In its infancy, the internet was expensive and hosting a simple website would have been prohibitively expensive. Currently, having a website is relatively inexpensive—as are many of the tools available to help manage an online store. Word of mouth advertising has moved from pricey printed postcards and postage for a lengthy mailing list, to almost wholly onto the internet and various free social media platforms. There is Facebook and Twitter and Instagram and Snapchat and Pinterest—the list could go on forever.
“What is really great about right now is there are finally social media platforms that are actually geared towards people who make product, and that really reflect the way people shop,” Megan remarked. She explained that sites such as Facebook and Twitter, in their infancy, were text heavy. This forced makers, who were creating a visual product, to figure out copy to describe their wares to be appealing to potential customers reading and engaging on these platforms. “Now it’s amazing that we have platforms, like Pinterest, where it’s visual—that’s how people have always bought handmade products. They didn’t know what they were looking for when they wandered into a craft show or a store. They wandered into somewhere and looked until something caught their eye. That’s really the beauty of a platform like Pinterest and Instagram as well, where you don’t have to know what you are looking for to find really amazing things.”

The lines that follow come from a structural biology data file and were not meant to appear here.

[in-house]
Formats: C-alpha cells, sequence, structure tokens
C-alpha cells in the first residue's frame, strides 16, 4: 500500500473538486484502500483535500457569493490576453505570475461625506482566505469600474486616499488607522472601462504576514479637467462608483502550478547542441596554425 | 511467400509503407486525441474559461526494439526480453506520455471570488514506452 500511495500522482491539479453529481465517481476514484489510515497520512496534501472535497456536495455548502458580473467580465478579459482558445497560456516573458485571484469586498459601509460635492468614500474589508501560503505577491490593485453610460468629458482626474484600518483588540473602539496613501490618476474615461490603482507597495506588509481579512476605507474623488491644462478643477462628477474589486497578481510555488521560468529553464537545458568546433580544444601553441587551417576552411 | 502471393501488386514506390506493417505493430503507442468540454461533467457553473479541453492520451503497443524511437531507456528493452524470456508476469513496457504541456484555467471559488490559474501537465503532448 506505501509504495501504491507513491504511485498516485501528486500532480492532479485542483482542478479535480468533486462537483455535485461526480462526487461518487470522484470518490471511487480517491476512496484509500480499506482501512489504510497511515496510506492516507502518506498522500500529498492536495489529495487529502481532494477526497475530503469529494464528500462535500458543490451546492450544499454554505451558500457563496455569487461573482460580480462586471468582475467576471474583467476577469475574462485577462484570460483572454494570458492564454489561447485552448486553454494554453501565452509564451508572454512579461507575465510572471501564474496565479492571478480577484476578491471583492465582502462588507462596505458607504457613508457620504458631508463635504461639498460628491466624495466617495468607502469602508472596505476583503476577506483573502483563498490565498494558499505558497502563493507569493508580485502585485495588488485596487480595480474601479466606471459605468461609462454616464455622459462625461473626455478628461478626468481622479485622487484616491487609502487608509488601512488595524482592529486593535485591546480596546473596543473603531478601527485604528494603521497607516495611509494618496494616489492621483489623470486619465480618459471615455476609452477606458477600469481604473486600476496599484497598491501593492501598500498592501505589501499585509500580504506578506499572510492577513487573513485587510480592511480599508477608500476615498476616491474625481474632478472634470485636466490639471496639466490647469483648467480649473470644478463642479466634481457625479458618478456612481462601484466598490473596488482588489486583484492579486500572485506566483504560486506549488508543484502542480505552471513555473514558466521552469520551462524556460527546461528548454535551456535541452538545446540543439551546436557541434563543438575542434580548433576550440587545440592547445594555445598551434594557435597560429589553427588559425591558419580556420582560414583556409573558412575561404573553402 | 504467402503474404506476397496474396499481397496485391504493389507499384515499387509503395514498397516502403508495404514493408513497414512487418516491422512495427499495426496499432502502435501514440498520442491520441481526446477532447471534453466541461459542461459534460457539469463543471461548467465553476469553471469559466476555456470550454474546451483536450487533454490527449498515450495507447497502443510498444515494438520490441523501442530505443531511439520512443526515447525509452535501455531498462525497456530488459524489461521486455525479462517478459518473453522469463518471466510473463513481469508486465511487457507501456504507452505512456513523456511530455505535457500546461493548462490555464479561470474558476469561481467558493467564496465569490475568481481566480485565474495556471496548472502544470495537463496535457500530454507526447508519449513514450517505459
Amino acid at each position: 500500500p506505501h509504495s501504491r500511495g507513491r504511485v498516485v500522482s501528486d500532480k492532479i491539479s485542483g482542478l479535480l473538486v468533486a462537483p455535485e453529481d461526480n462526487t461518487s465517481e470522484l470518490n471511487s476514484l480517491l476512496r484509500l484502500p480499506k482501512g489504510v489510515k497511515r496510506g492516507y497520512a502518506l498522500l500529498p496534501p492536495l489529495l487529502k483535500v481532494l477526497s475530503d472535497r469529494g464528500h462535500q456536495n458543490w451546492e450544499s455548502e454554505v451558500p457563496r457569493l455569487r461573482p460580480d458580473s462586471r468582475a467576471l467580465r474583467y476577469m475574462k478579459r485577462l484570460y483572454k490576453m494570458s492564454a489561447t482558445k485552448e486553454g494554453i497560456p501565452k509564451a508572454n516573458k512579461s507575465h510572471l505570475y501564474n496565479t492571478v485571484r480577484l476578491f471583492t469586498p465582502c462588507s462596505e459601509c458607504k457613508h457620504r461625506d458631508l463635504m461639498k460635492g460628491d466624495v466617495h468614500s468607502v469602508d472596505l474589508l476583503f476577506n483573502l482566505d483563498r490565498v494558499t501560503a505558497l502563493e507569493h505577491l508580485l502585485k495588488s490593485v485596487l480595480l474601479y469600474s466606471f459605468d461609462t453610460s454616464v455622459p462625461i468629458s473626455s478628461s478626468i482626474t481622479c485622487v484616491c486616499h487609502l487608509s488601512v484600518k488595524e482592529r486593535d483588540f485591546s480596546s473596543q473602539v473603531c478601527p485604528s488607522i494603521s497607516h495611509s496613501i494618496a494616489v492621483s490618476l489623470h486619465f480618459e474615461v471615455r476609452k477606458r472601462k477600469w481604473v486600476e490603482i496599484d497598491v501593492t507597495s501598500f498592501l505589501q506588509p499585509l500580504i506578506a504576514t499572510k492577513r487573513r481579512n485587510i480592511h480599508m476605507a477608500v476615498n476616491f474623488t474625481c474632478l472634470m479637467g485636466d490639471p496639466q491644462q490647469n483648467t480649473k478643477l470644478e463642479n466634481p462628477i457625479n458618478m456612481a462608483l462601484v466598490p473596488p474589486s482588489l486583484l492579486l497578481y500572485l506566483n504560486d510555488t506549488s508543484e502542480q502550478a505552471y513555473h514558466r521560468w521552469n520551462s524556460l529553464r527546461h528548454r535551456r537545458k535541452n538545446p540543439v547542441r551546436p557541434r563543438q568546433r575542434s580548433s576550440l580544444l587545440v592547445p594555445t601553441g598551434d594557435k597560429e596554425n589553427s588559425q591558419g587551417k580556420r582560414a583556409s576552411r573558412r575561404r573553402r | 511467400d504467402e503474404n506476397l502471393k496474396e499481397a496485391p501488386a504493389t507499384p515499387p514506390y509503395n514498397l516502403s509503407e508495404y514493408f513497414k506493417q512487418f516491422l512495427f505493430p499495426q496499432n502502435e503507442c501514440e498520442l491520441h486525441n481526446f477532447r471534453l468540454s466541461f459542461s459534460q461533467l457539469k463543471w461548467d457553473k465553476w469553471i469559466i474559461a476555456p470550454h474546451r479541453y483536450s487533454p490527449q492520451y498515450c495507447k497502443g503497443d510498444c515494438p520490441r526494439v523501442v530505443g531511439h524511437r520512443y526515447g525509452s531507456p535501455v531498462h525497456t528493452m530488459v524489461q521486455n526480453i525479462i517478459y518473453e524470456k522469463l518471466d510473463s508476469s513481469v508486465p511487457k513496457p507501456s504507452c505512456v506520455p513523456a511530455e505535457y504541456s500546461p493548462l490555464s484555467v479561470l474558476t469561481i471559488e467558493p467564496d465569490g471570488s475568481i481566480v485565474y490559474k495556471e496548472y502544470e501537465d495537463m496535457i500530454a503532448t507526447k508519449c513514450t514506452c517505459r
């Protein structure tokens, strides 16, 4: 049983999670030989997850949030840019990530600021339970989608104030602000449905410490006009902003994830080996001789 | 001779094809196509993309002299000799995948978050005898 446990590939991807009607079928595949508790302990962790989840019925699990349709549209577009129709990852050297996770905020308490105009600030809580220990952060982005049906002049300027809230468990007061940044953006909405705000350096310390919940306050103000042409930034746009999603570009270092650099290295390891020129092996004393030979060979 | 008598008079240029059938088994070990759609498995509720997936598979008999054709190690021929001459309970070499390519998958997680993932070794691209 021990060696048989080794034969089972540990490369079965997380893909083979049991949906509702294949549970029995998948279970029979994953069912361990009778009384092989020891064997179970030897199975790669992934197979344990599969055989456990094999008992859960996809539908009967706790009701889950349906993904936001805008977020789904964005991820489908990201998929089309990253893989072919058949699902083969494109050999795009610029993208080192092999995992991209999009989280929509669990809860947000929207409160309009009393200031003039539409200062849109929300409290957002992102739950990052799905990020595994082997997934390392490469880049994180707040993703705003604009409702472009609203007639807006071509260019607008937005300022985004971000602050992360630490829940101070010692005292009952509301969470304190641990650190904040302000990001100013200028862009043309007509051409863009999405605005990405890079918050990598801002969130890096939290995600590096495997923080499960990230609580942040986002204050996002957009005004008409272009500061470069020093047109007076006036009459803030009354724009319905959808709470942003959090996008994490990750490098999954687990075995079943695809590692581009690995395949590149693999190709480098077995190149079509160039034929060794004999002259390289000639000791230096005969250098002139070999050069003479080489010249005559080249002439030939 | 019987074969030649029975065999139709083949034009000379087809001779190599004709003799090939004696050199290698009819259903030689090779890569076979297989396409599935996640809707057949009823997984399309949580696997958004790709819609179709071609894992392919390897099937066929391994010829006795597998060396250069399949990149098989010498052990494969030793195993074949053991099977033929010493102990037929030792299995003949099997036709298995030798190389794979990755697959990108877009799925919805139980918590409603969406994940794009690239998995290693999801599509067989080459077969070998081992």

We really are in the golden age. More and more technologies are being created and utilized that help craft-based businesses start and grow. But Megan cautions against using technology as a crutch. “You can’t let technology blind you from having a solid business model, a solid product, and actually getting out there and interacting with humans,” she said. “While the internet is huge and is only going to get bigger, there’s something to be said for going back to the basics when starting your business. Make sure you are not trying to let technology do a job that isn’t technology’s job.”
So maybe don’t throw out your printed postcards just yet.